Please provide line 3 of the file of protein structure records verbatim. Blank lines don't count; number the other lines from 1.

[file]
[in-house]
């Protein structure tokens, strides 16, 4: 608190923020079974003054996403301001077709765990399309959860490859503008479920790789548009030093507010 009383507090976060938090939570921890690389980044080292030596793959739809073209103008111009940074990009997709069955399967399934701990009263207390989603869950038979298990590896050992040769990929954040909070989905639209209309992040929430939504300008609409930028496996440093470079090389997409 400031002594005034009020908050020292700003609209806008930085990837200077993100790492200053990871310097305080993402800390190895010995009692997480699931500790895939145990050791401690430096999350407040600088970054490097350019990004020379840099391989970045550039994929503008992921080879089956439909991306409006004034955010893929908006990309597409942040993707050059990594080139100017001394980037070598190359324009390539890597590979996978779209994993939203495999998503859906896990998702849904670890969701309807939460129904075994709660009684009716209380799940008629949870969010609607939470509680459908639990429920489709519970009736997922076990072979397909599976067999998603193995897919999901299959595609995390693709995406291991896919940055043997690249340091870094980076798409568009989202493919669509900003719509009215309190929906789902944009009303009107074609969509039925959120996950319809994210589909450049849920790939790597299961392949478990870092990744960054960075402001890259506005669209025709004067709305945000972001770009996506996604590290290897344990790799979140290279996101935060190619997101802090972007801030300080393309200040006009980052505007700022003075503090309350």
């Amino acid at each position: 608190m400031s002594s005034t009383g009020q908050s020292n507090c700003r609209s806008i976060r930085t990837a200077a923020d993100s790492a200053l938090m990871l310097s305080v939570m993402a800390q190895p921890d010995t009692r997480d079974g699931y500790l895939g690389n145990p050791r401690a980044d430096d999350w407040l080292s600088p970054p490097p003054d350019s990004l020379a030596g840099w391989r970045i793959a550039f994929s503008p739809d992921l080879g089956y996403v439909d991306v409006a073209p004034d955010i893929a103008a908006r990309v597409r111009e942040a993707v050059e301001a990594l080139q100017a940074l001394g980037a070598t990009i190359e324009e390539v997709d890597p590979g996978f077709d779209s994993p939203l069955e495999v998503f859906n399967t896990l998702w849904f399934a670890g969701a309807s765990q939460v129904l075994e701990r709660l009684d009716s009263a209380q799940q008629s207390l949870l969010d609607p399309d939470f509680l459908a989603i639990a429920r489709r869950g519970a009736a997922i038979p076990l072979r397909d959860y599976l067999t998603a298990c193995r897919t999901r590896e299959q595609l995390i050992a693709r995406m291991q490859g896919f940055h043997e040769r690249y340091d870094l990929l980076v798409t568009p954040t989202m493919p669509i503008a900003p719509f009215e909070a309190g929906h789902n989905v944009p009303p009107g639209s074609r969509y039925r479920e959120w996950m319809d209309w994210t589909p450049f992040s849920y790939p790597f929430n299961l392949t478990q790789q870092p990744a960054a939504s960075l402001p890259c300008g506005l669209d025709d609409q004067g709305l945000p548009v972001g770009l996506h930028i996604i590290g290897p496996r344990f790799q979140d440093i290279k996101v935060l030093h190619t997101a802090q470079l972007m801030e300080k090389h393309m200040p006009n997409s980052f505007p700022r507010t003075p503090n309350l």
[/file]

């Amino acid at each position: 608190m400031s002594s005034t009383g009020q908050s020292n507090c700003r609209s806008i976060r930085t990837a200077a923020d993100s790492a200053l938090m990871l310097s305080v939570m993402a800390q190895p921890d010995t009692r997480d079974g699931y500790l895939g690389n145990p050791r401690a980044d430096d999350w407040l080292s600088p970054p490097p003054d350019s990004l020379a030596g840099w391989r970045i793959a550039f994929s503008p739809d992921l080879g089956y996403v439909d991306v409006a073209p004034d955010i893929a103008a908006r990309v597409r111009e942040a993707v050059e301001a990594l080139q100017a940074l001394g980037a070598t990009i190359e324009e390539v997709d890597p590979g996978f077709d779209s994993p939203l069955e495999v998503f859906n399967t896990l998702w849904f399934a670890g969701a309807s765990q939460v129904l075994e701990r709660l009684d009716s009263a209380q799940q008629s207390l949870l969010d609607p399309d939470f509680l459908a989603i639990a429920r489709r869950g519970a009736a997922i038979p076990l072979r397909d959860y599976l067999t998603a298990c193995r897919t999901r590896e299959q595609l995390i050992a693709r995406m291991q490859g896919f940055h043997e040769r690249y340091d870094l990929l980076v798409t568009p954040t989202m493919p669509i503008a900003p719509f009215e909070a309190g929906h789902n989905v944009p009303p009107g639209s074609r969509y039925r479920e959120w996950m319809d209309w994210t589909p450049f992040s849920y790939p790597f929430n299961l392949t478990q790789q870092p990744a960054a939504s960075l402001p890259c300008g506005l669209d025709d609409q004067g709305l945000p548009v972001g770009l996506h930028i996604i590290g290897p496996r344990f790799q979140d440093i290279k996101v935060l030093h190619t997101a802090q470079l972007m801030e300080k090389h393309m200040p006009n997409s980052f505007p700022r507010t003075p503090n309350l």